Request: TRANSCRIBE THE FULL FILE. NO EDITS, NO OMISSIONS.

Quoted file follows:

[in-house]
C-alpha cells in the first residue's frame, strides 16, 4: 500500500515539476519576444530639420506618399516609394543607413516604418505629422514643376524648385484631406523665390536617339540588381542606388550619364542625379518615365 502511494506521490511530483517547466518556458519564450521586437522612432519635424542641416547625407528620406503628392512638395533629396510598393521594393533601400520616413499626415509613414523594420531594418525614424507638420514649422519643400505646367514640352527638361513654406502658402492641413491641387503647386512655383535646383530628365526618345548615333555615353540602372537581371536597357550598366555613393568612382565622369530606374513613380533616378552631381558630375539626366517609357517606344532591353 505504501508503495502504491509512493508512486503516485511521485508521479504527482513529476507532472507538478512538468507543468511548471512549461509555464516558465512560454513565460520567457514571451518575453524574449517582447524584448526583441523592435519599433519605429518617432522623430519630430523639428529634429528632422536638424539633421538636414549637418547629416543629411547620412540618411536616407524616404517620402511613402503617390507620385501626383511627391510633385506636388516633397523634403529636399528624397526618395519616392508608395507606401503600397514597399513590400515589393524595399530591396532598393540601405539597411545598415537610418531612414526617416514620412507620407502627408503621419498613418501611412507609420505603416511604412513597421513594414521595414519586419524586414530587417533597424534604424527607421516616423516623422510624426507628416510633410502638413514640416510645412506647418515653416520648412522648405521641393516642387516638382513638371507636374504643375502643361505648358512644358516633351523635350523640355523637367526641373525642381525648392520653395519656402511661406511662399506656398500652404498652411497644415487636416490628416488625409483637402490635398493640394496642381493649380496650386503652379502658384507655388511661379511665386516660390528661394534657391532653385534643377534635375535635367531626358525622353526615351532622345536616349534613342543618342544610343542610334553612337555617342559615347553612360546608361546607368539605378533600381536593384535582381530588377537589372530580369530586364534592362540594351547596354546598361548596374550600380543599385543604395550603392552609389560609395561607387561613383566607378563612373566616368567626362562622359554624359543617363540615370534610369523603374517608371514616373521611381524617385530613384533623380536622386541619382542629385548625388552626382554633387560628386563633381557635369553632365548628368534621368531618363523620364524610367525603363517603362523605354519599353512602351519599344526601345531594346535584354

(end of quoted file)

[in-house]
C-alpha cells in the first residue's frame, strides 16, 4: 500500500515539476519576444530639420506618399516609394543607413516604418505629422514643376524648385484631406523665390536617339540588381542606388550619364542625379518615365 502511494506521490511530483517547466518556458519564450521586437522612432519635424542641416547625407528620406503628392512638395533629396510598393521594393533601400520616413499626415509613414523594420531594418525614424507638420514649422519643400505646367514640352527638361513654406502658402492641413491641387503647386512655383535646383530628365526618345548615333555615353540602372537581371536597357550598366555613393568612382565622369530606374513613380533616378552631381558630375539626366517609357517606344532591353 505504501508503495502504491509512493508512486503516485511521485508521479504527482513529476507532472507538478512538468507543468511548471512549461509555464516558465512560454513565460520567457514571451518575453524574449517582447524584448526583441523592435519599433519605429518617432522623430519630430523639428529634429528632422536638424539633421538636414549637418547629416543629411547620412540618411536616407524616404517620402511613402503617390507620385501626383511627391510633385506636388516633397523634403529636399528624397526618395519616392508608395507606401503600397514597399513590400515589393524595399530591396532598393540601405539597411545598415537610418531612414526617416514620412507620407502627408503621419498613418501611412507609420505603416511604412513597421513594414521595414519586419524586414530587417533597424534604424527607421516616423516623422510624426507628416510633410502638413514640416510645412506647418515653416520648412522648405521641393516642387516638382513638371507636374504643375502643361505648358512644358516633351523635350523640355523637367526641373525642381525648392520653395519656402511661406511662399506656398500652404498652411497644415487636416490628416488625409483637402490635398493640394496642381493649380496650386503652379502658384507655388511661379511665386516660390528661394534657391532653385534643377534635375535635367531626358525622353526615351532622345536616349534613342543618342544610343542610334553612337555617342559615347553612360546608361546607368539605378533600381536593384535582381530588377537589372530580369530586364534592362540594351547596354546598361548596374550600380543599385543604395550603392552609389560609395561607387561613383566607378563612373566616368567626362562622359554624359543617363540615370534610369523603374517608371514616373521611381524617385530613384533623380536622386541619382542629385548625388552626382554633387560628386563633381557635369553632365548628368534621368531618363523620364524610367525603363517603362523605354519599353512602351519599344526601345531594346535584354